NPR listener Paul Gwaltney contacted All Things Considered earlier this year with a challenge - go to a shooting range. He'd heard an interview with National Rifle Association President David Keene on our air, and thought the trip might allow a better understanding of the culture there.
NPR took him up on this offer, and the show asked him to do something in return, something that put listeners at the center of the conversation around this timely issue. Gwaltney found himself at his Virginia home hosting a roundtable discussion on the "ideological gulf between gun owners and non-gun owners." NPR Host Melissa Block joined Gwaltney for a visit to the shooting range, and sat down with his friends and colleagues who hold very different views on gun control.
The discussion, which you can hear online, is part of NPR's coverage of the continuing dialogue over arms in the series "Guns In America: A Loaded Relationship." This reporting is indicative of the wide spectrum of coverage NPR gives to various important issues, and something Brett, our latest Curious Listener, will want to check out.
His letter to NPR, inquiring about our coverage of the gun control debate, is another example of the feedback we sometimes hear from thoughtful listeners who take issue with how we've covered a topic or news event. We hope that this installment of the Curious Listener will inspire some clarity about our journalists' mission.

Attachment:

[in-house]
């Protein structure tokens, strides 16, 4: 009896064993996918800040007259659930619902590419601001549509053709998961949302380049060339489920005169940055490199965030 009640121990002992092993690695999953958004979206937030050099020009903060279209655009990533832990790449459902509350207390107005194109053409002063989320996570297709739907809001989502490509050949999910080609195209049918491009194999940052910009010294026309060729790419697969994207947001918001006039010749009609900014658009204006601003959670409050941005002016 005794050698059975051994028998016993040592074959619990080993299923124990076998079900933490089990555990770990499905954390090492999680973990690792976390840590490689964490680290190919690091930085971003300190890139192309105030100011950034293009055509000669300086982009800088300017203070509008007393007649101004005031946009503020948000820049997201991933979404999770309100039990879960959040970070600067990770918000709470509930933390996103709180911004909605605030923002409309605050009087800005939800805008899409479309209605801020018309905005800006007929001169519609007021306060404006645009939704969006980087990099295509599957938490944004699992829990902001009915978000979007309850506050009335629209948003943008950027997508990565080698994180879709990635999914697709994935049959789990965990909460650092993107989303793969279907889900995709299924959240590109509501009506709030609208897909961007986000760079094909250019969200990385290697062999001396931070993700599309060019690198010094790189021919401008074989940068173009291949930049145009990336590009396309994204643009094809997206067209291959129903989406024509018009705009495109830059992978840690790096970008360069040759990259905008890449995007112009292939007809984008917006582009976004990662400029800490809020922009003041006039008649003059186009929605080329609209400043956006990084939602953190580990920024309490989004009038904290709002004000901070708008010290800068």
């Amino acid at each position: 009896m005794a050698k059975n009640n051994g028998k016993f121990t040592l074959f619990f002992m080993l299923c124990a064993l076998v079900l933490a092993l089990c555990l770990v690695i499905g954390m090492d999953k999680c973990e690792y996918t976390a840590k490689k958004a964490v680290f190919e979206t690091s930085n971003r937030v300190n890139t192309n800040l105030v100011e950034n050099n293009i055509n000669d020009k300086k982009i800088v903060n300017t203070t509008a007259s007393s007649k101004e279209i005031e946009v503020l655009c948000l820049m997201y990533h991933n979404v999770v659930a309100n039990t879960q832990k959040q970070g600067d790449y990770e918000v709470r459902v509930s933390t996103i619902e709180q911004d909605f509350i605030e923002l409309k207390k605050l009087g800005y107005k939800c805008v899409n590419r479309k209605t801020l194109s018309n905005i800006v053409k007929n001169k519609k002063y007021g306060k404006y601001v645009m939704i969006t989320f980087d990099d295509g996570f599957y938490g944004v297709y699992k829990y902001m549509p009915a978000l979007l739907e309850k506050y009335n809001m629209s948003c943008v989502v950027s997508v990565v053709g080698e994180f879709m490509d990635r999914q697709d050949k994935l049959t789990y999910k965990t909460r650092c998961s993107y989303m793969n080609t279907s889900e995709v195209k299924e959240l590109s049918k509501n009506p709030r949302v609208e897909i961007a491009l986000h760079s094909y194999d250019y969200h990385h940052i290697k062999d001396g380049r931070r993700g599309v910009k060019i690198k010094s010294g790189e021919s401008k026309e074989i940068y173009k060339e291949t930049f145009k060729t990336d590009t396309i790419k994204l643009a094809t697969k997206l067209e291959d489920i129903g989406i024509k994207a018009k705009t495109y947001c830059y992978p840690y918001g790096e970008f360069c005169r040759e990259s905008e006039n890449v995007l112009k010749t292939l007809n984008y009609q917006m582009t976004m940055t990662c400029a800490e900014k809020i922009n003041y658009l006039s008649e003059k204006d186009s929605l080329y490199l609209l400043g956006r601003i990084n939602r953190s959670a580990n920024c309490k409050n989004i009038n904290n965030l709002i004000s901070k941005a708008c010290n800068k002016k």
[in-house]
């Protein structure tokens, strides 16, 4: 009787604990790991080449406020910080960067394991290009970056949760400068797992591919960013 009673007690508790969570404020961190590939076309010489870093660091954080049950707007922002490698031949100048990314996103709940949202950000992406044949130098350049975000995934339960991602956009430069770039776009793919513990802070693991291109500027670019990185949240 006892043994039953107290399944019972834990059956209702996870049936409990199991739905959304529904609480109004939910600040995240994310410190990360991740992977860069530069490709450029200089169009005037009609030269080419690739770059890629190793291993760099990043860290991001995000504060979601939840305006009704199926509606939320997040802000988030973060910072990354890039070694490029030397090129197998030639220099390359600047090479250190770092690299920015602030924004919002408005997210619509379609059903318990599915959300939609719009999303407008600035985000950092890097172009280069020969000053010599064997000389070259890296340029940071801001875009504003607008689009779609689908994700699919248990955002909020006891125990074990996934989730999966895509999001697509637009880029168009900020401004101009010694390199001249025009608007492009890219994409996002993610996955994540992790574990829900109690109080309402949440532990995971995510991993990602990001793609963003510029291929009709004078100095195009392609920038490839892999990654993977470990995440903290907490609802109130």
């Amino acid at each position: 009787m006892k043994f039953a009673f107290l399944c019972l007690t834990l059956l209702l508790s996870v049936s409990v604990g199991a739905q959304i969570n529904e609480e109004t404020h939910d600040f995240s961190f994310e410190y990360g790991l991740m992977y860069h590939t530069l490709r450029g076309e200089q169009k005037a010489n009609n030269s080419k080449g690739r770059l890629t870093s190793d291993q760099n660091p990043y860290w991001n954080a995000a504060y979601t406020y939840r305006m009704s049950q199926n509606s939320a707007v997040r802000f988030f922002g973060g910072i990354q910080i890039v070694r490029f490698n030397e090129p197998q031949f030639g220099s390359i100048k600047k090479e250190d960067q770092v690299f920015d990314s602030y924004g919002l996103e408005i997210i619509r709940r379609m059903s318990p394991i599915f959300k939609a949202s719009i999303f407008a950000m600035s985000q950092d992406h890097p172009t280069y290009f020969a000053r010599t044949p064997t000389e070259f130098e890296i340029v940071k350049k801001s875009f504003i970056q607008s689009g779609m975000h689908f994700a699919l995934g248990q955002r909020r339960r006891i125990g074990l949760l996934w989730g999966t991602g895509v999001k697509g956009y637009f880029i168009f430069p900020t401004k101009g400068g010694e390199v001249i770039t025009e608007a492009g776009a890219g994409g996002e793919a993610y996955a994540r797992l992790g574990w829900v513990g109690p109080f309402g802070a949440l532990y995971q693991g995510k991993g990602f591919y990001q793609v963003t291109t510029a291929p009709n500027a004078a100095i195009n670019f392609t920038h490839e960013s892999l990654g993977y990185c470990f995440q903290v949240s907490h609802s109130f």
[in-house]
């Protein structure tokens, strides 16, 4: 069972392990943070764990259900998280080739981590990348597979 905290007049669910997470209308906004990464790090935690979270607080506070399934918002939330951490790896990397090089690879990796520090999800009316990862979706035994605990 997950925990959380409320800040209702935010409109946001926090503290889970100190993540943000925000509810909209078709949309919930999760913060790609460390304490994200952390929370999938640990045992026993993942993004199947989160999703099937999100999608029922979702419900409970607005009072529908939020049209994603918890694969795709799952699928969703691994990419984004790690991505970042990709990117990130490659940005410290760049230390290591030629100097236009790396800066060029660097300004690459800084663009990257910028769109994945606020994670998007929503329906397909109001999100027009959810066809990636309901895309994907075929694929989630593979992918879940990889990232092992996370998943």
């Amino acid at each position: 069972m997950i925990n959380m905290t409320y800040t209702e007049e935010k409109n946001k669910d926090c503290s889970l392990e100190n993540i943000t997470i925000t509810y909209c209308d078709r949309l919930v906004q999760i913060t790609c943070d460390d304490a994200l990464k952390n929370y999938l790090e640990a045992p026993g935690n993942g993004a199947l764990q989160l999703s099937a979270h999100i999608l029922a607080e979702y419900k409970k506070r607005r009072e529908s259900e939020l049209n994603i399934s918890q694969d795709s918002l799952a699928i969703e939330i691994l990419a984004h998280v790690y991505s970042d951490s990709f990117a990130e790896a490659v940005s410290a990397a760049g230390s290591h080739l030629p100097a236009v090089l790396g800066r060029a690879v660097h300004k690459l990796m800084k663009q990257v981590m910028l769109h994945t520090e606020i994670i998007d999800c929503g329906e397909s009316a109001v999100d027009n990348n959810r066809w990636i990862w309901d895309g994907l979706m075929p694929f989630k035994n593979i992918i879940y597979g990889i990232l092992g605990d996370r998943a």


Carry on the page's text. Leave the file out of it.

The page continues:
What is NPR stance on the second amendment? I keep seeing anti-gun stories on your website but never anything pro-gun. Please let me know.
Thank you for contacting NPR.
We appreciate you sharing your concerns in response to our coverage of the current debate about the role of guns in the U.S., and we regret your disappointment.
We are committed to keeping listeners informed on air and on NPR.org about the debate surrounding gun laws. NPR will continue to thoroughly cover the issue with independent and fact-based journalism. Our reporting has and will cover the various aspects of the debate through the diversity of our guests and the wide range of stories that show different sides of the issue. When evaluating our coverage, we encourage you to review our reporting as a whole rather than focus on any one particular report or interview. You will find complete coverage of this issue here.
What you hear on the air, or on NPR.org, is governed by a strong code of ethics and practices. These standards are in place to protect and support the integrity, impartiality and conduct of our journalists. You can review the code here: http://www.npr.org/about/aboutnpr/ethics/ethics_code.html.
Additionally, we encourage you to share any concerns about our coverage with the NPR Ombudsman. The Ombudsman is the public's representative to NPR, serving as an independent source of information, explanation, amplification and analysis for the public regarding NPR's programming. For more information about the role of the NPR Ombudsman, please visit http://www.npr.org/2012/08/02/6407004/mission-and-mandate-the-ombudsman-at-npr.
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